Bidders claim purchases from ‘inadvertent’ auction

Sarah Trafton/Columbia-Greene MediaWinning bidders for doors from the old Greene County Sheriff’s Office in an auction that was prematurely authorized in 2019 brought a U-Haul to claim their merchandise Friday. Greene County officials cleared the unidentified couple to retrieve their purchases.

CATSKILL — Almost a year after historic interior furnishings from the former Greene County Sheriff’s Office appeared on an online auction site, the winning bidders returned to pick up their items.

A U-Haul truck was parked at the entrance to the old jail building, at 80 Bridge St., on Friday, and a man and a woman, bundled in winter clothing, were loading the vehicle with doors. The couple declined to be interviewed.

An advertisement for “Vintage Windows, Doors, Radiators, Floors, Molding & More” was listed on Auction International in late March last year. The winning bidder, called “ronrully57,” won the items for $260.

When the auction winners first arrived last June to claim their items, a controversy arose.

“When we initially realized wood from the sheriff’s office was being taken out instead of just the kitchen equipment we put up for sale, we put a stop to it,” Legislature Chairman Patrick Linger, R-New Baltimore, said.

Greene County Administrator Shaun Groden had inadvertently authorized the auction.

“I actually authorized it in an email I must have read at 80 miles an hour,” Groden said in July. “In parentheses there was wooden windows and doors that I must not have caught.”

The email was sent from the Greene County Sheriff’s Office, Groden said.

“I responded and told them to proceed,” Groden said. “I told the board. I take full responsibility for it.”

The timing of the sale was off, Linger said.

“It was prematurely done but the auction was legal,” he said. “We had to wait until we made a State Environmental Quality Review Act determination.”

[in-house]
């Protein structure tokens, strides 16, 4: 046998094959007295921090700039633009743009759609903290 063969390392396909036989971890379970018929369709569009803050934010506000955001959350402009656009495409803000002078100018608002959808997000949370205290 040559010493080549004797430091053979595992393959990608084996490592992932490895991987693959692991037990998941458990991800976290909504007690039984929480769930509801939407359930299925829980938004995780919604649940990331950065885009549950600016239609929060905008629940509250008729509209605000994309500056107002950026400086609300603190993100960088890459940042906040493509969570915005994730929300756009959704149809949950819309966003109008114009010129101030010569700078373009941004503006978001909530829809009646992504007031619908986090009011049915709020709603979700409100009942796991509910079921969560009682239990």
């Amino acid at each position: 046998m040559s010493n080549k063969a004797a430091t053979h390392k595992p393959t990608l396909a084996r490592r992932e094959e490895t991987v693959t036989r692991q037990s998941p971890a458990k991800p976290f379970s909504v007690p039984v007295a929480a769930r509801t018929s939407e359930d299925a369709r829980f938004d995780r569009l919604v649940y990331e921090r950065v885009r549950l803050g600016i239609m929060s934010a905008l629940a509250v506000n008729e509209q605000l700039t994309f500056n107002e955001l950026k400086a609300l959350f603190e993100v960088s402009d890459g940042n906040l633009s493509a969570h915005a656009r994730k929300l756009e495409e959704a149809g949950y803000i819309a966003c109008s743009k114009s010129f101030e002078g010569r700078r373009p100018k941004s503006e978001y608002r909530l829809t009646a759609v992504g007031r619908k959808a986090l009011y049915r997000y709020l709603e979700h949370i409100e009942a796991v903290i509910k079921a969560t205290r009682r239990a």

After lawmakers decided the demolition of the jail complex would not have an adverse impact on the environment, the county gave the winning bidders the green light to retrieve their items, Linger said.

Linger said he expects bid packages for the demolition of the old jail to go out next month.

Discussion about how the property will be used is continuing, Linger said.

One option is to create more parking. The engineering firm of Barton & Loguidice designed two different parking-lot options for the site, with either 23 or 41 parking spots. The estimate for the project is between $1.33 million and $1.9 million.

Barton & Loguidice estimated that to develop a new 5,000-square-foot office building on the parcel would cost between $1.13 million and $1.2 million.

Constructing a new office complex to meet the needs of the Office of Court Administration and possibly the Public Defender’s Office is an option, Linger said.

“[The Public Defender] is in need of space and it does make sense logistically,” he said. “I could potentially see it happening. It depends what kind of space is available.”

Built in 1908, the old Greene County Jail and the sheriff’s office are listed on both state and national historic registries.

Johnson Newspapers 7.1

(2) comments


The extremely incompetent county administrators aggressively harm our small beautiful county. The property at 80 Bridge Street is valued at $1.8 million by Warren Hart, as is. The rehab costs $3.8 million, which puts the Sheriff’s office back where it belongs by law (County Law § 216). The monster being built in Coxsackie is an instant anachronism, justice reforms already limit our detainees county to under 20! None of the contractors and none of the interest on the $39 million loan stays here!

We’re being ripped off people, badly.

Rehab 80 Bridge St, put the Sheriff back where he belongs (by law), and convert the new jail to a legitimate treatment/medical center. Let’s see what the court ways.


I second that emotion

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